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Black Panther: Wakanda Forever - Silent Gods, Unfathomable Grief

[The following essay contains MAJOR SPOILERS; YOU HAVE BEEN WARNED.]

Early on in Ryan Coogler’s Black Panther: Wakanda Forever, Angela Bassett’s Ramonda reminisces about how she came to terms with the sudden death of her son, King T’Challa. In her moment of greatest despair, she says, she felt a presence that guided her to a quiet riverbank. There, surrounded by the splendor of nature, she found peace, at ease with the knowledge that her boy was not truly gone—a part of him would always walk beside her. Her more practical daughter, Shuri, disagrees with this assessment, however, insisting that the experience was simply a grief-induced "projection."

I admire this agnostic approach to the franchise’s mythology—particularly how it forces the viewer to reevaluate the first film’s spiritual subtext. Is the Ancestral Plane a literal afterlife, wherein the Black Panther can interact with the souls of his predecessors? Or is it actually an elaborate mind palace, and the “phantoms” that inhabit it merely reflections of each visitor's own psyche and conscience?

Coogler confronts this ambiguity head on during the movie’s most dramatic turning point. Reeling from the fresh trauma of her mother’s murder, Shuri abandons rationality and scientific skepticism, ingesting a synthetic facsimile of her homeland’s sacred herb and performing a ritual that should—according to legend—allow her to communicate with the ghosts of her forebears. But her hopes of reuniting with T’Challa or Ramonda are immediately shattered when she encounters the specter her treacherous cousin, N’Jadaka (a.k.a. Killmonger), who encourages her to channel her impotent rage into bloody action. Instead of negotiating a peaceful resolution to the hostilities between Wakanda and Talokan, he argues, she must retaliate against the aquatic empire by assassinating its ruler, Namor—even at the risk of escalating the conflict. After all, “getting the job done” occasionally requires setting the world ablaze.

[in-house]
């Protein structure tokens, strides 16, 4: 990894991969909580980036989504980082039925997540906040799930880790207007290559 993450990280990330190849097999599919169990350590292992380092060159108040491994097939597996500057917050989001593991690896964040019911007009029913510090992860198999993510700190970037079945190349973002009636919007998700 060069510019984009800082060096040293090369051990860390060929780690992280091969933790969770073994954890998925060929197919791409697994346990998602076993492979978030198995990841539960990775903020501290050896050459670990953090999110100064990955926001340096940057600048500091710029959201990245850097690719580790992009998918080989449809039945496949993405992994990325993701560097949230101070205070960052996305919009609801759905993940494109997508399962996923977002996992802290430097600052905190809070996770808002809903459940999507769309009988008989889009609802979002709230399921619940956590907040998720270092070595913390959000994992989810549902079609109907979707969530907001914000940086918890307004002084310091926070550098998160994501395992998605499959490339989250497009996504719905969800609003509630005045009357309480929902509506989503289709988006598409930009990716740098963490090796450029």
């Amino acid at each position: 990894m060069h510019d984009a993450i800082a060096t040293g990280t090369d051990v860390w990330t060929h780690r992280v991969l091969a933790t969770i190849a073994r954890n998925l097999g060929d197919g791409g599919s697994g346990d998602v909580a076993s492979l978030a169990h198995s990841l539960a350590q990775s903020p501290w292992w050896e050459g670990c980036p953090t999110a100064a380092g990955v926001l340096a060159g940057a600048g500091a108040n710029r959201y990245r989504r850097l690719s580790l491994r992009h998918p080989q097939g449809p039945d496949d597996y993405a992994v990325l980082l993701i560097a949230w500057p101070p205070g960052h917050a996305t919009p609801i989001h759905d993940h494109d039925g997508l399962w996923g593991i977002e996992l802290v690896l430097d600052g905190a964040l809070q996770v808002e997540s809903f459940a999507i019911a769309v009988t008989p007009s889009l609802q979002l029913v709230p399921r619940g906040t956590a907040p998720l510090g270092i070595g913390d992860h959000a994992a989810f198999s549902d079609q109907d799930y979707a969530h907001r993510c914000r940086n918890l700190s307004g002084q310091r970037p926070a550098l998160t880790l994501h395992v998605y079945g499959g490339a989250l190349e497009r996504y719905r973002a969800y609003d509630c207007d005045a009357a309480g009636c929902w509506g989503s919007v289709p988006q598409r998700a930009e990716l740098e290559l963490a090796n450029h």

Considering the young heiress’ anguish over the recent tragedies in her life, is it any wonder that the apparition offers such ruthless counsel?

Fortunately, when the moment of truth arrives and Shuri has her enemy at her mercy, she decides to follow her brother’s example, rather than seeking misguided retribution for his demise. As T’Challa spared Zemo at the end of Captain America: Civil War, so too does his sister and successor choose to forego vengeance, acknowledging that a truce between Wakanda and Talokan will ultimately benefit both nations.

This cathartic climax is the loveliest callback in the history of the Marvel Cinematic Universe. It’s not the shallow fan service or sequel bait that the Disney machine has trained its audience to expect; on the contrary, it is a compelling narrative parallel (what George Lucas might call a “poetic rhyme”) that enriches the underlying themes of the story being told.

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